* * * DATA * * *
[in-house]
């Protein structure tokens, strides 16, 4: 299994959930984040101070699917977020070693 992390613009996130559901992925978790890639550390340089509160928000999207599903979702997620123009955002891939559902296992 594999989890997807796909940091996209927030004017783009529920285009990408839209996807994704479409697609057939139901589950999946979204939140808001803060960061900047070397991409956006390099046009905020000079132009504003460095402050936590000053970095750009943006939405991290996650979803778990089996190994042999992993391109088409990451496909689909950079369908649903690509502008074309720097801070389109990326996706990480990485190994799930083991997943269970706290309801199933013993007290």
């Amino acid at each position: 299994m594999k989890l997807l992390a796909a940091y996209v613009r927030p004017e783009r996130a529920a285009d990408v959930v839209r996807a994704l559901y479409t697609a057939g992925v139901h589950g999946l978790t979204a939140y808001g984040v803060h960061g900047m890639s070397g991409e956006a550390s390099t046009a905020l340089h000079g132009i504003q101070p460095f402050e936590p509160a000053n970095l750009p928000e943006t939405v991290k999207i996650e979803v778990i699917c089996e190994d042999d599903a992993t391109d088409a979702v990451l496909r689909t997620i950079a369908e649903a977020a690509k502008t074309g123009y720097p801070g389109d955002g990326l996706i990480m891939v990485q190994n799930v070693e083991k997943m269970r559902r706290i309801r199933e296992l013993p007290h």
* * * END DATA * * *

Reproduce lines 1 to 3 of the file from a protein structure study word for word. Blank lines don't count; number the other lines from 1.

[in-house]
């Protein structure tokens, strides 16, 4: 299994959930984040101070699917977020070693 992390613009996130559901992925978790890639550390340089509160928000999207599903979702997620123009955002891939559902296992 594999989890997807796909940091996209927030004017783009529920285009990408839209996807994704479409697609057939139901589950999946979204939140808001803060960061900047070397991409956006390099046009905020000079132009504003460095402050936590000053970095750009943006939405991290996650979803778990089996190994042999992993391109088409990451496909689909950079369908649903690509502008074309720097801070389109990326996706990480990485190994799930083991997943269970706290309801199933013993007290």
């Amino acid at each position: 299994m594999k989890l997807l992390a796909a940091y996209v613009r927030p004017e783009r996130a529920a285009d990408v959930v839209r996807a994704l559901y479409t697609a057939g992925v139901h589950g999946l978790t979204a939140y808001g984040v803060h960061g900047m890639s070397g991409e956006a550390s390099t046009a905020l340089h000079g132009i504003q101070p460095f402050e936590p509160a000053n970095l750009p928000e943006t939405v991290k999207i996650e979803v778990i699917c089996e190994d042999d599903a992993t391109d088409a979702v990451l496909r689909t997620i950079a369908e649903a977020a690509k502008t074309g123009y720097p801070g389109d955002g990326l996706i990480m891939v990485q190994n799930v070693e083991k997943m269970r559902r706290i309801r199933e296992l013993p007290h």